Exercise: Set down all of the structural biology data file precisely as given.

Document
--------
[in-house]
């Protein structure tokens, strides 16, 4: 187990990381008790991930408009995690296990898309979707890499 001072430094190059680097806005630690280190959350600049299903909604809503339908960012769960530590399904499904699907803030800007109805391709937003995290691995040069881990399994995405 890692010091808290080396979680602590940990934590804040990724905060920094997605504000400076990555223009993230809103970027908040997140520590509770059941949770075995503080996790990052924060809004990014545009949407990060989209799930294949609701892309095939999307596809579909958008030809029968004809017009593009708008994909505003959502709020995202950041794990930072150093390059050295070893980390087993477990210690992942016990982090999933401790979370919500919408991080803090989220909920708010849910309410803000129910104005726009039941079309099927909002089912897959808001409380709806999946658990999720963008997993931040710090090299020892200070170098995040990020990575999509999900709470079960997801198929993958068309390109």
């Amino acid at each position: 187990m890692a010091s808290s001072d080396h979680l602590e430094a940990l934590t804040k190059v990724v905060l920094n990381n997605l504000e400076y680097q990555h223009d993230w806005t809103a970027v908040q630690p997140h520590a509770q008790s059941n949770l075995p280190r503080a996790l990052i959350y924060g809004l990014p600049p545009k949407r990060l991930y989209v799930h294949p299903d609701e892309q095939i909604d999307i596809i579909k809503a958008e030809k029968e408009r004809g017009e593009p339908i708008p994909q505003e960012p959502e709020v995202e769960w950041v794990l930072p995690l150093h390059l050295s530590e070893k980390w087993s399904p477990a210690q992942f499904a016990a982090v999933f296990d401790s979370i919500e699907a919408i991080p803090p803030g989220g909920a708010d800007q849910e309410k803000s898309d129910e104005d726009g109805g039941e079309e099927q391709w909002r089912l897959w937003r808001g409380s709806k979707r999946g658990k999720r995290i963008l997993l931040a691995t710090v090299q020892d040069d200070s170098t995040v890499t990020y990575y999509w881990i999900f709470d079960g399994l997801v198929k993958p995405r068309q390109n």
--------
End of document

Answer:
[in-house]
């Protein structure tokens, strides 16, 4: 187990990381008790991930408009995690296990898309979707890499 001072430094190059680097806005630690280190959350600049299903909604809503339908960012769960530590399904499904699907803030800007109805391709937003995290691995040069881990399994995405 890692010091808290080396979680602590940990934590804040990724905060920094997605504000400076990555223009993230809103970027908040997140520590509770059941949770075995503080996790990052924060809004990014545009949407990060989209799930294949609701892309095939999307596809579909958008030809029968004809017009593009708008994909505003959502709020995202950041794990930072150093390059050295070893980390087993477990210690992942016990982090999933401790979370919500919408991080803090989220909920708010849910309410803000129910104005726009039941079309099927909002089912897959808001409380709806999946658990999720963008997993931040710090090299020892200070170098995040990020990575999509999900709470079960997801198929993958068309390109």
């Amino acid at each position: 187990m890692a010091s808290s001072d080396h979680l602590e430094a940990l934590t804040k190059v990724v905060l920094n990381n997605l504000e400076y680097q990555h223009d993230w806005t809103a970027v908040q630690p997140h520590a509770q008790s059941n949770l075995p280190r503080a996790l990052i959350y924060g809004l990014p600049p545009k949407r990060l991930y989209v799930h294949p299903d609701e892309q095939i909604d999307i596809i579909k809503a958008e030809k029968e408009r004809g017009e593009p339908i708008p994909q505003e960012p959502e709020v995202e769960w950041v794990l930072p995690l150093h390059l050295s530590e070893k980390w087993s399904p477990a210690q992942f499904a016990a982090v999933f296990d401790s979370i919500e699907a919408i991080p803090p803030g989220g909920a708010d800007q849910e309410k803000s898309d129910e104005d726009g109805g039941e079309e099927q391709w909002r089912l897959w937003r808001g409380s709806k979707r999946g658990k999720r995290i963008l997993l931040a691995t710090v090299q020892d040069d200070s170098t995040v890499t990020y990575y999509w881990i999900f709470d079960g399994l997801v198929k993958p995405r068309q390109n």